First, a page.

Chapter 8: Fear, Anxiety, and Stress

Dimensional View of Stress

Stress is an unfolding process of emotions, so the dimensional models wouldn’t necessarily account for stress. But the types of emotions people experience during a stressful experience could be explained by the dimensional models. It is interesting to note that “stressed” is an emotion on Russell’s (1980) circumplex model, while stress does not appear on Watson and Tellegen’s (1985) model (see Figure 25).

Figure 25
Russel’s (1980) model on right and Watson and Tellegen’s (1985) model on the left
Activation versus Pleasantness models for Russel's (1980) model on right and Watson and Tellegen's (1985) model on the left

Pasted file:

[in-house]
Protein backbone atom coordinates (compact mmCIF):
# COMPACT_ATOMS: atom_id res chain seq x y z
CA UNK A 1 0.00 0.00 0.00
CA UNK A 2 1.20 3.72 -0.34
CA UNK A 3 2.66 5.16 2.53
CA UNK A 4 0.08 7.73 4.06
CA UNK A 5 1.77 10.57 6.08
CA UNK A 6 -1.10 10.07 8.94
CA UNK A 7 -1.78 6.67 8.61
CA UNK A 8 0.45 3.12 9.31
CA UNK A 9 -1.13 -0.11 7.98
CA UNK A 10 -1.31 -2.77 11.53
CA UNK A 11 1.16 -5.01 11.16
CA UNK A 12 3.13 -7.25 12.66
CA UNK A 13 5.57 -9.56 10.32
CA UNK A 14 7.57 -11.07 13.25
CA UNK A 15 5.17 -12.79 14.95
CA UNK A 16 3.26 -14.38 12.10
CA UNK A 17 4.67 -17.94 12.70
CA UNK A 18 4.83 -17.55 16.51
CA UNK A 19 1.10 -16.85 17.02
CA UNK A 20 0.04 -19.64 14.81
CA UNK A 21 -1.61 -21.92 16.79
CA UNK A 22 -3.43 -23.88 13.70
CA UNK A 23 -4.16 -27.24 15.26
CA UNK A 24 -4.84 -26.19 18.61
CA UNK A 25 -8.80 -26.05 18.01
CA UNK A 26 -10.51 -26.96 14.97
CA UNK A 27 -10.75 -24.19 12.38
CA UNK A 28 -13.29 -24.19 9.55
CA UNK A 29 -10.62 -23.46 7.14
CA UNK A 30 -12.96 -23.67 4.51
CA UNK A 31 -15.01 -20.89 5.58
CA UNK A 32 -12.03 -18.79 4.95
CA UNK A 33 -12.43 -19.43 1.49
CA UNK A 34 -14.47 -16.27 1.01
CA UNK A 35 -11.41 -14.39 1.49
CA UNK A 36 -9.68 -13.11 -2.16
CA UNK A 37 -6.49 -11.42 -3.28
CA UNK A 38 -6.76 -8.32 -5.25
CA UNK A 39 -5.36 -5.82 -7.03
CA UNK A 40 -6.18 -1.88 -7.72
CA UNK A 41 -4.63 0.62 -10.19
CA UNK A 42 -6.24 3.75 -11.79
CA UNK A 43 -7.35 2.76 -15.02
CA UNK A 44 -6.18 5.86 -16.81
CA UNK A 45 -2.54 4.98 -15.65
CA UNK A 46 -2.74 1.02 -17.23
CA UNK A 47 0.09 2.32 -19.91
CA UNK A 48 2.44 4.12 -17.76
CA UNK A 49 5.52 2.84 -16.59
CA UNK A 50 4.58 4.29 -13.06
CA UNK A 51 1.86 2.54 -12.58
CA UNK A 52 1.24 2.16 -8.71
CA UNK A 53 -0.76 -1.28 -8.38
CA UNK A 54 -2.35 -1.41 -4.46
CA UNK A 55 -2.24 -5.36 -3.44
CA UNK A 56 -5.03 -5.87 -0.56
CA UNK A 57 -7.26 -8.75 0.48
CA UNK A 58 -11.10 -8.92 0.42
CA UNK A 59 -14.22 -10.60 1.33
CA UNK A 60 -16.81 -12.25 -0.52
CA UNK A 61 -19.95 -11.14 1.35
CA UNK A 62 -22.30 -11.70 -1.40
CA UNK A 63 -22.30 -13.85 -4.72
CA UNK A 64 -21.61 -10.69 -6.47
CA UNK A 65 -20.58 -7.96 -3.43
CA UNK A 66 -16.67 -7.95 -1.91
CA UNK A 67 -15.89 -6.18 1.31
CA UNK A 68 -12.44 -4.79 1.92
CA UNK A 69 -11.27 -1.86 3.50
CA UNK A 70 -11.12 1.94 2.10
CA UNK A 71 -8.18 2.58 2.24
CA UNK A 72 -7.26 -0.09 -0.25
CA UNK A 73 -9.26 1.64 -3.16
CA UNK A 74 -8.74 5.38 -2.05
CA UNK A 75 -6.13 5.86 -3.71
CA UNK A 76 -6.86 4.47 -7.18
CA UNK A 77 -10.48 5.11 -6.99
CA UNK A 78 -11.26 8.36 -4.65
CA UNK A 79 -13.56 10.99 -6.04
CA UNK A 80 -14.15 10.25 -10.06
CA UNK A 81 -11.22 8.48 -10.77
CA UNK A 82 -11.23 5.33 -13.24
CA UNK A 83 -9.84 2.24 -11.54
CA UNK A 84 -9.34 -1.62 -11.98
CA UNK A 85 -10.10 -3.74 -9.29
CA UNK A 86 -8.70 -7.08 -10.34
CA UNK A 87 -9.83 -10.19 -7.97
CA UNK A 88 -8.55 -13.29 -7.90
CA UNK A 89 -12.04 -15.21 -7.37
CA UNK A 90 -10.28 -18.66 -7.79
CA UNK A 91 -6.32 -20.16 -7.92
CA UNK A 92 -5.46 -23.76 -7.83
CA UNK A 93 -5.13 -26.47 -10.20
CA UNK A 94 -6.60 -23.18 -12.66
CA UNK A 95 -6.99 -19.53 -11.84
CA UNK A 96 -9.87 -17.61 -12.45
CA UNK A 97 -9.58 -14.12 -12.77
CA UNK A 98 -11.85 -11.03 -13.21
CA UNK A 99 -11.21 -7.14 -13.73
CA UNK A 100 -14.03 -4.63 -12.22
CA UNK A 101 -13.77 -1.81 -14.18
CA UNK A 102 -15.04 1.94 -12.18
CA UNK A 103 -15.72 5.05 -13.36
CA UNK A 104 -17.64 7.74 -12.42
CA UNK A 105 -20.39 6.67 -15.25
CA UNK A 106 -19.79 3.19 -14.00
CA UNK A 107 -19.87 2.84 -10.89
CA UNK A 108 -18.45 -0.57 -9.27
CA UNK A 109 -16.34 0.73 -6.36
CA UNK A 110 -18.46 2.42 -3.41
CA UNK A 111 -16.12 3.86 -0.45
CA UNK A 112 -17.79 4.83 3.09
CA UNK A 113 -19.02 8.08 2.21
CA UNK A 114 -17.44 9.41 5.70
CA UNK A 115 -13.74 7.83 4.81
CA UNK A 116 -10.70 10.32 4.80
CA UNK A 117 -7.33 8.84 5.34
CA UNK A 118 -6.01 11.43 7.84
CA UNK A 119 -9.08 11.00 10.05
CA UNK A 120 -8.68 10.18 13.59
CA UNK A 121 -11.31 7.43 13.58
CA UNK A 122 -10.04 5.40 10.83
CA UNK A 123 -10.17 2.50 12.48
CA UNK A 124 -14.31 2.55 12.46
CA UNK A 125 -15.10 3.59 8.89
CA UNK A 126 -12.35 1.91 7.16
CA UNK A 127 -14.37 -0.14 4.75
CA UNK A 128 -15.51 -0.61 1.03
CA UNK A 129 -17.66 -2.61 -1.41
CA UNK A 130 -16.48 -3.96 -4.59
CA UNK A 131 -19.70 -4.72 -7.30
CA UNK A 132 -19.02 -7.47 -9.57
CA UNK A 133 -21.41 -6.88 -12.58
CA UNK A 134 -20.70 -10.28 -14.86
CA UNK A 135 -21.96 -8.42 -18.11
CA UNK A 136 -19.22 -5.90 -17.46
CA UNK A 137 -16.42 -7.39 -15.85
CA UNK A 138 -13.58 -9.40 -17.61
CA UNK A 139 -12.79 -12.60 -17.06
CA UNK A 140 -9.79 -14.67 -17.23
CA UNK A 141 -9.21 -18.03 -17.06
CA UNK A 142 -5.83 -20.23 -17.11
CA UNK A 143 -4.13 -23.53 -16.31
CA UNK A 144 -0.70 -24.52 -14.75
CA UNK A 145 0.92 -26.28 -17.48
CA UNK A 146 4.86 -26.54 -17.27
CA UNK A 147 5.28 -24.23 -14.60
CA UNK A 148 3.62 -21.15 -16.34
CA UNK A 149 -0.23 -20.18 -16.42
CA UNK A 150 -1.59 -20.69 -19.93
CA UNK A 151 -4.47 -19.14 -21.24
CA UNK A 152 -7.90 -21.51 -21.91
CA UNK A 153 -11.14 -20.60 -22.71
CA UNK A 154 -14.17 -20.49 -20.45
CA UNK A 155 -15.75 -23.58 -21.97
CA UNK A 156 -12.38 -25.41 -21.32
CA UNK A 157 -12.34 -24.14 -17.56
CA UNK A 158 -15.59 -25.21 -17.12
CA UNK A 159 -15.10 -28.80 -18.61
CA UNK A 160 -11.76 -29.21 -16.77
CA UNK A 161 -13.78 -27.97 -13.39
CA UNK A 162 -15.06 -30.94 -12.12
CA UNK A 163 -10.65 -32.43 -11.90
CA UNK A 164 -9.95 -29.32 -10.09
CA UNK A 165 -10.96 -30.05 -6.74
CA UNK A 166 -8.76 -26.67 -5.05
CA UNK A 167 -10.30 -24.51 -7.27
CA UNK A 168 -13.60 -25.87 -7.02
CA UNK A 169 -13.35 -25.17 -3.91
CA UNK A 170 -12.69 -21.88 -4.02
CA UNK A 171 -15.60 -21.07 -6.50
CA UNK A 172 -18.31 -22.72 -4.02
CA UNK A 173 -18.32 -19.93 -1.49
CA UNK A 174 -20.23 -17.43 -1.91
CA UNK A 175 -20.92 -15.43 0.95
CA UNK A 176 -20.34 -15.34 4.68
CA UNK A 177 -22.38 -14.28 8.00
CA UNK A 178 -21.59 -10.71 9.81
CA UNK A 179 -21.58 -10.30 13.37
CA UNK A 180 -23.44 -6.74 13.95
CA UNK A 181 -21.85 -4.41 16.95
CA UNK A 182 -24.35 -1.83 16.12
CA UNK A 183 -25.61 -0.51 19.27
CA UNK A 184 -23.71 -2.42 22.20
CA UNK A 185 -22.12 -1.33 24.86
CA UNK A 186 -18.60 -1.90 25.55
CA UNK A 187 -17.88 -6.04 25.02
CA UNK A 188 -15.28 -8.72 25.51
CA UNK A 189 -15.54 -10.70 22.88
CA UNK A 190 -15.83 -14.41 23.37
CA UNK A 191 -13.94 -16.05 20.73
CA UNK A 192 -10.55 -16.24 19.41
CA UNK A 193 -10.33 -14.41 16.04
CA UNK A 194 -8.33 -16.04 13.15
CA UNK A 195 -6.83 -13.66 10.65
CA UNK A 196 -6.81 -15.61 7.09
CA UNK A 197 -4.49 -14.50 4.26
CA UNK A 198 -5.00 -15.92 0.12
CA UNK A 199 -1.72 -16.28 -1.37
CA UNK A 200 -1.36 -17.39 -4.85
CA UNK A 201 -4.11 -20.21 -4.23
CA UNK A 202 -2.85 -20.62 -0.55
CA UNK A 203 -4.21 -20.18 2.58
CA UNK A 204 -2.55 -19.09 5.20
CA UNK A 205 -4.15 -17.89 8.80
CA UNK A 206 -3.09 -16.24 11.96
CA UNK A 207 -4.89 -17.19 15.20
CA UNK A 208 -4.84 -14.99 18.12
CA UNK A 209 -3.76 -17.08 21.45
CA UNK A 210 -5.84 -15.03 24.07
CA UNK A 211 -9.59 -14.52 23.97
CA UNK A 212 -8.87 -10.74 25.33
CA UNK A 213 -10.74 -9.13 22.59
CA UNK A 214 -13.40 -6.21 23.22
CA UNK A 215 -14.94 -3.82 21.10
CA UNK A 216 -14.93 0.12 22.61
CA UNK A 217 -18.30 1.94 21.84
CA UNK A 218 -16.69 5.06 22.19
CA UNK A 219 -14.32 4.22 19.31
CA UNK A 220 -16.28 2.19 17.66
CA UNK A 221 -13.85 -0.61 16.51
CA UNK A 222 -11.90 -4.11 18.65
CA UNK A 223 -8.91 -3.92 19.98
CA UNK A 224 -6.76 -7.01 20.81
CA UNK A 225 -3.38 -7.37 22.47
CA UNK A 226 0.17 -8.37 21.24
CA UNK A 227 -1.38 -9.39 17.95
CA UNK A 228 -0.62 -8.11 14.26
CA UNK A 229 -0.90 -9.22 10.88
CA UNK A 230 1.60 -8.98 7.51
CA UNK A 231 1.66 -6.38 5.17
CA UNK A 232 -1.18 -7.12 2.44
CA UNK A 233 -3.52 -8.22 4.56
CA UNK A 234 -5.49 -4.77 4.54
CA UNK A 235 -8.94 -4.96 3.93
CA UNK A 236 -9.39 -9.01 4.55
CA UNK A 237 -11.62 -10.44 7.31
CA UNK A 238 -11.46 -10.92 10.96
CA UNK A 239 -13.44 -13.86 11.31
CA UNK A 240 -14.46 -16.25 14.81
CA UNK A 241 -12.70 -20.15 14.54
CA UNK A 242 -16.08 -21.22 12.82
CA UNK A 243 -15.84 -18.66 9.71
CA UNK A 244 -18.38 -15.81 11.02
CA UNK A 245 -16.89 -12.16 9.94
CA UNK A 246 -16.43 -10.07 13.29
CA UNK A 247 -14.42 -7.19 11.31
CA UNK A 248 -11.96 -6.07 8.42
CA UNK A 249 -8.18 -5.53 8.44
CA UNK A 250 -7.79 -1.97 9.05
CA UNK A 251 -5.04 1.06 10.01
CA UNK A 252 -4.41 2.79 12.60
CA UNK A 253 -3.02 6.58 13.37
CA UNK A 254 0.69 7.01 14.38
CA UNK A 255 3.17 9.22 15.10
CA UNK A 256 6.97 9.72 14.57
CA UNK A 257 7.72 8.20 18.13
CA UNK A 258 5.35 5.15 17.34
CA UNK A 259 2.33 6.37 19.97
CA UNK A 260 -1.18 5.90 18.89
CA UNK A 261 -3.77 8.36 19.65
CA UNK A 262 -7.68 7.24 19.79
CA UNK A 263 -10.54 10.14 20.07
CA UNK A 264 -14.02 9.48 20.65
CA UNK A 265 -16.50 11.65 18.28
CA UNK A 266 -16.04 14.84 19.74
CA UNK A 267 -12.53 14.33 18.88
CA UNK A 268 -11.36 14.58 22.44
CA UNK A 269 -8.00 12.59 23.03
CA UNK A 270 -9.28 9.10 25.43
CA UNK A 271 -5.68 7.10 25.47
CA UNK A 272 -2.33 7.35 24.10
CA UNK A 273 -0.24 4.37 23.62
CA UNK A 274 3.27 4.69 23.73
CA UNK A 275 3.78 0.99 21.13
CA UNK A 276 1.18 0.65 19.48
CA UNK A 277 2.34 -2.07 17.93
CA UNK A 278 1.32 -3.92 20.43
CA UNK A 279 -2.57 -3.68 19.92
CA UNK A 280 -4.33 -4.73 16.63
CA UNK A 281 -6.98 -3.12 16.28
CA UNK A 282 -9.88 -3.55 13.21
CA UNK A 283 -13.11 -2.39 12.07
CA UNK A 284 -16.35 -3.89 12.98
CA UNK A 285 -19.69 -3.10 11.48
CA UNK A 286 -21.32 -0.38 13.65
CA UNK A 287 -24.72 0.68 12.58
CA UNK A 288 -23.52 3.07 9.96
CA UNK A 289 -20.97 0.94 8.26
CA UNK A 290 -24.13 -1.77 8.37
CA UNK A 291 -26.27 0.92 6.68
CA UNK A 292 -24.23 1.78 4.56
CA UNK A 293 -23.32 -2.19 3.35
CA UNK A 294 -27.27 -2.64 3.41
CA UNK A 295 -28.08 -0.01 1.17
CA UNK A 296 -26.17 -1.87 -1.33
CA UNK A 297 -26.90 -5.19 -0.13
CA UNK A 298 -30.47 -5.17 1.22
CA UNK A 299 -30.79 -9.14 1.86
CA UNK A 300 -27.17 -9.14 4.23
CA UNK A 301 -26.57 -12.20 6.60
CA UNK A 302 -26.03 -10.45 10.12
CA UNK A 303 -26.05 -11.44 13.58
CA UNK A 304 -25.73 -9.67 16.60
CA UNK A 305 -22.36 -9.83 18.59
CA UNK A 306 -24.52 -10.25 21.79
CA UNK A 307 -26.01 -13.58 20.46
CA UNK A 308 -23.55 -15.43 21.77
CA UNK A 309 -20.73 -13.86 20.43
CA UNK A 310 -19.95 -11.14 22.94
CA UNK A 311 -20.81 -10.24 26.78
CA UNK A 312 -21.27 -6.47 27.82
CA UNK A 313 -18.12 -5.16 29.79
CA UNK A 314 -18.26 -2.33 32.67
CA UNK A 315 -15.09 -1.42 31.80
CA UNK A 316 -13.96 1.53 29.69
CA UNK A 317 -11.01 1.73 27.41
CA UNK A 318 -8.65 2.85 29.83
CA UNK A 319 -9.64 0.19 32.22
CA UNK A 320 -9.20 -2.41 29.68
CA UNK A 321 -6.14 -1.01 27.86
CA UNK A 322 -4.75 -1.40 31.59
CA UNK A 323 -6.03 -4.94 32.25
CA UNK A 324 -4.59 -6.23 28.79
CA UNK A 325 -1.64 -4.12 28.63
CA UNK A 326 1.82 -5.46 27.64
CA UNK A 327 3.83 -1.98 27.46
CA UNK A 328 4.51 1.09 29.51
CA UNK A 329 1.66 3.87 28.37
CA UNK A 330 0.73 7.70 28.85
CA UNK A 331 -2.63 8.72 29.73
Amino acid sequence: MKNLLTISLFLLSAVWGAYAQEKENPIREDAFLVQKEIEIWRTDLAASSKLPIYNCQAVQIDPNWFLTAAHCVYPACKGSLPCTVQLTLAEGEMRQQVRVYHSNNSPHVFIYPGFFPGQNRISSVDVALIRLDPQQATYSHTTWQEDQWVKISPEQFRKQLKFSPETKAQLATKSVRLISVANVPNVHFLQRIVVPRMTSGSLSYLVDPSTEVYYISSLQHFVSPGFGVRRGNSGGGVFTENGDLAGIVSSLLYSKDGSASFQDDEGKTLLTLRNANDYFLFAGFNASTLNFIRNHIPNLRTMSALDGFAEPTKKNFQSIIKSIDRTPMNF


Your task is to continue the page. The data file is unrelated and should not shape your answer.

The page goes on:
Note. Threat emotions in color green and challenge emotions in color red. Left image adapted from “Independence and bipolarity in the structure of current affect,” by L. Feldman Barrett and J.A. Russell, 1998, Journal of Personality and Social Psychology, 74(4), p. 970 (https://doi.org/10.1037/0022-3514.74.4.967). Copyright 1998 by the American Psychological Association. Right image adapted from “Toward a consensual structure of mood.,” by D.T. Watson and A. Tellegen, 1985, Psychological Bulletin, 98(2), p. 221 (https://doi.org/10.1037/0033-2909.98.2.219). Copyright 1985 by the American Psychological Association.

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Psychology of Human Emotion by Michelle Yarwood is licensed under a Creative Commons Attribution-NonCommercial-ShareAlike 4.0 International License, except where otherwise noted.

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